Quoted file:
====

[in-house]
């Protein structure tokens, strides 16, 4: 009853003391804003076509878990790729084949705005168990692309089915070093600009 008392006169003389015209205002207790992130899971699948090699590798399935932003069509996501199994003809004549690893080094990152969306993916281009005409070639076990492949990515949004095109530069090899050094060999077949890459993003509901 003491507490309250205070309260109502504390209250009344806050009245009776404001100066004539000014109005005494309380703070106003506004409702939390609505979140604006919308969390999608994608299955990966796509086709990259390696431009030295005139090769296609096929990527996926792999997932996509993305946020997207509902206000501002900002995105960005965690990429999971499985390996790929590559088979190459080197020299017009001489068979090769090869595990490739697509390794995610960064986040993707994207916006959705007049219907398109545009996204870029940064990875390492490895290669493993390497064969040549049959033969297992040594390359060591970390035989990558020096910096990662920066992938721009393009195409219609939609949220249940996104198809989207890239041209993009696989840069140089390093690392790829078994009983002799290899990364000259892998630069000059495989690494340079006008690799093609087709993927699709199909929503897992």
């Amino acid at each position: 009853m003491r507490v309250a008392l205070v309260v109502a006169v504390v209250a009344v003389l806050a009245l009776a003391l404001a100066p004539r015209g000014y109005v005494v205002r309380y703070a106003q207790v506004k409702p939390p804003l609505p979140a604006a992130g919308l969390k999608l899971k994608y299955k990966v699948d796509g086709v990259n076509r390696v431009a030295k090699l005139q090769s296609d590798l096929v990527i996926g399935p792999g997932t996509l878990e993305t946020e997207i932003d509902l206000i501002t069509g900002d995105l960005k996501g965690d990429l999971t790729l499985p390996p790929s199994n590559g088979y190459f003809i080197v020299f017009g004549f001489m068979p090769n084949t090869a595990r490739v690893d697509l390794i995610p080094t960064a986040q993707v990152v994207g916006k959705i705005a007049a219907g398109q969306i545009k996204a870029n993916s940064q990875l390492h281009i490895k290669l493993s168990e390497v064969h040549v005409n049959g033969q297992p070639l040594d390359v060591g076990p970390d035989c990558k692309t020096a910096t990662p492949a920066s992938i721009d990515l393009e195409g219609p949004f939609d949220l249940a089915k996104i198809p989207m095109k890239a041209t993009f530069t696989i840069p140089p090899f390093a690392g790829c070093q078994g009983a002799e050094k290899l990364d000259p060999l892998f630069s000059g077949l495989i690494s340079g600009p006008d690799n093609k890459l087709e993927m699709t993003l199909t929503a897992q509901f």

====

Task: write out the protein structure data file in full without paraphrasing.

[in-house]
């Protein structure tokens, strides 16, 4: 009853003391804003076509878990790729084949705005168990692309089915070093600009 008392006169003389015209205002207790992130899971699948090699590798399935932003069509996501199994003809004549690893080094990152969306993916281009005409070639076990492949990515949004095109530069090899050094060999077949890459993003509901 003491507490309250205070309260109502504390209250009344806050009245009776404001100066004539000014109005005494309380703070106003506004409702939390609505979140604006919308969390999608994608299955990966796509086709990259390696431009030295005139090769296609096929990527996926792999997932996509993305946020997207509902206000501002900002995105960005965690990429999971499985390996790929590559088979190459080197020299017009001489068979090769090869595990490739697509390794995610960064986040993707994207916006959705007049219907398109545009996204870029940064990875390492490895290669493993390497064969040549049959033969297992040594390359060591970390035989990558020096910096990662920066992938721009393009195409219609939609949220249940996104198809989207890239041209993009696989840069140089390093690392790829078994009983002799290899990364000259892998630069000059495989690494340079006008690799093609087709993927699709199909929503897992």
């Amino acid at each position: 009853m003491r507490v309250a008392l205070v309260v109502a006169v504390v209250a009344v003389l806050a009245l009776a003391l404001a100066p004539r015209g000014y109005v005494v205002r309380y703070a106003q207790v506004k409702p939390p804003l609505p979140a604006a992130g919308l969390k999608l899971k994608y299955k990966v699948d796509g086709v990259n076509r390696v431009a030295k090699l005139q090769s296609d590798l096929v990527i996926g399935p792999g997932t996509l878990e993305t946020e997207i932003d509902l206000i501002t069509g900002d995105l960005k996501g965690d990429l999971t790729l499985p390996p790929s199994n590559g088979y190459f003809i080197v020299f017009g004549f001489m068979p090769n084949t090869a595990r490739v690893d697509l390794i995610p080094t960064a986040q993707v990152v994207g916006k959705i705005a007049a219907g398109q969306i545009k996204a870029n993916s940064q990875l390492h281009i490895k290669l493993s168990e390497v064969h040549v005409n049959g033969q297992p070639l040594d390359v060591g076990p970390d035989c990558k692309t020096a910096t990662p492949a920066s992938i721009d990515l393009e195409g219609p949004f939609d949220l249940a089915k996104i198809p989207m095109k890239a041209t993009f530069t696989i840069p140089p090899f390093a690392g790829c070093q078994g009983a002799e050094k290899l990364d000259p060999l892998f630069s000059g077949l495989i690494s340079g600009p006008d690799n093609k890459l087709e993927m699709t993003l199909t929503a897992q509901f």